Rushin wanted more. "I looked at the next day's paper, and the day after that and the day after that. … And by then I … wanted to re-inhabit my own childhood specifically and the 1970s in general."
Spark lit, memoir research commenced. Mining his own memory banks and writing by hand, Rushin recorded as many recollections as he could retrieve. He grew increasingly fascinated not only by rediscovering the world he grew up in, but also by which memories hung tight.
"Why have I never forgotten riding to the beach in the back of our neighbor's green VW bug while Band on the Run played on the radio? If the book was going to be any good, it had to convey those moments, and also the boredom that was (and remains) a big part of being a kid."
Though Rushin himself would be the main cultural artifact at the heart of this book, he treated the process "as I would any other nonfiction assignment. I researched everything that interested me as a kid, returned to my old neighborhood, got the recollections of friends and family members."
He also gathered information on all the sensory pieces that would make the reader feel as if they, too, were inhabiting the 1970s. "It was important to get the smells and the sounds and the textures right. I try to do that in magazine journalism as well." Grabbing one object to include invariably led to the next object, and the next.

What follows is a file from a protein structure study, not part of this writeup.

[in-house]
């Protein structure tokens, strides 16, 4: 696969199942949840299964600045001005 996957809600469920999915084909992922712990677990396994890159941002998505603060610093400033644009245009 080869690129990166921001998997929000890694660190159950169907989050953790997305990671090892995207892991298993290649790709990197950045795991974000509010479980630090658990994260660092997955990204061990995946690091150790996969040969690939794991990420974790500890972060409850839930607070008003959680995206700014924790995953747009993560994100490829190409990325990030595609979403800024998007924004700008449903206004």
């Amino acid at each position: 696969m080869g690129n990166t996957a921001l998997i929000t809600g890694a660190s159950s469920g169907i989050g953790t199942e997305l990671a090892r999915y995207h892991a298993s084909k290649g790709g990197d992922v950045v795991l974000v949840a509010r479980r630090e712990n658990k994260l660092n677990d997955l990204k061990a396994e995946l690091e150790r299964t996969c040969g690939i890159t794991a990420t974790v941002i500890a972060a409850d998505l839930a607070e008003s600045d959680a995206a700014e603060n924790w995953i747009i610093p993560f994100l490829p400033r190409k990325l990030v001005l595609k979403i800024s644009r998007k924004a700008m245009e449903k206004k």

"I looked through old Sears catalogues and found so many of our home furnishings: my bedspread and pajamas and various Christmas presents that were under our artificial tree, which also came from Sears. There were set pieces that I wanted to include: a childhood sick day home from school, for instance, and the epic station wagon trips we took to Chicago and Cincinnati. Riding in the car led to other bits: about our wood-paneled Ford LTD Country Squire, or the litter that was so common on the highways, or the speed limit, or the ubiquity of hitchhikers, or the absence of seat belts."
Rushin pulled together several thousand words of narrative and shipped them off (via agent) to his Little, Brown editor John Parsley (now at Dutton). Parsley wanted more. Rushin wrote more, a chapter about his family's move from Chicago to Minnesota on the night of the '69 moon landing. "We stopped halfway in between in Wisconsin Dells, Wisconsin, and my parents watched Neil Armstrong walk on the moon before getting up the next day to start our new lives in Bloomington." The chapter rose up as a perfect and logical place at which to start the book.